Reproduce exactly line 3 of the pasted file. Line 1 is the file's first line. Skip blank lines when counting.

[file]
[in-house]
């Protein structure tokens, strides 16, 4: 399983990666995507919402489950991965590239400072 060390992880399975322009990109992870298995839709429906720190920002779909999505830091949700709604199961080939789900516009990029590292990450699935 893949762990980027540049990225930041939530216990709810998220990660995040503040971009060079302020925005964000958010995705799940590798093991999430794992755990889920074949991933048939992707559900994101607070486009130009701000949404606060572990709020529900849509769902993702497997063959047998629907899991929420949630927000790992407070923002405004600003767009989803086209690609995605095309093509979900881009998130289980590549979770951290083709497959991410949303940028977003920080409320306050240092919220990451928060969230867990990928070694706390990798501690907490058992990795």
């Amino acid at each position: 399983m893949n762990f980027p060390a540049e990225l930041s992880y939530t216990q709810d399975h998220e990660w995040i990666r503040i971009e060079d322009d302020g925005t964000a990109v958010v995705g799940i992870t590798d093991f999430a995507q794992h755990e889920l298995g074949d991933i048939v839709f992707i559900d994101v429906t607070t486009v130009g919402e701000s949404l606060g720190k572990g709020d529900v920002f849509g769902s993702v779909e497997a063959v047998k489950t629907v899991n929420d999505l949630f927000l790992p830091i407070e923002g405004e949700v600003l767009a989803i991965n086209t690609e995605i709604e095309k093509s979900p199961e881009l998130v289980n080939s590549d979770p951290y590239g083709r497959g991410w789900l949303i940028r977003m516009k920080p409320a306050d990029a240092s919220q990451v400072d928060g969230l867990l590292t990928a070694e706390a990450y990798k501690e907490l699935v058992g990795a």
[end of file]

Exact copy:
């Amino acid at each position: 399983m893949n762990f980027p060390a540049e990225l930041s992880y939530t216990q709810d399975h998220e990660w995040i990666r503040i971009e060079d322009d302020g925005t964000a990109v958010v995705g799940i992870t590798d093991f999430a995507q794992h755990e889920l298995g074949d991933i048939v839709f992707i559900d994101v429906t607070t486009v130009g919402e701000s949404l606060g720190k572990g709020d529900v920002f849509g769902s993702v779909e497997a063959v047998k489950t629907v899991n929420d999505l949630f927000l790992p830091i407070e923002g405004e949700v600003l767009a989803i991965n086209t690609e995605i709604e095309k093509s979900p199961e881009l998130v289980n080939s590549d979770p951290y590239g083709r497959g991410w789900l949303i940028r977003m516009k920080p409320a306050d990029a240092s919220q990451v400072d928060g969230l867990l590292t990928a070694e706390a990450y990798k501690e907490l699935v058992g990795a």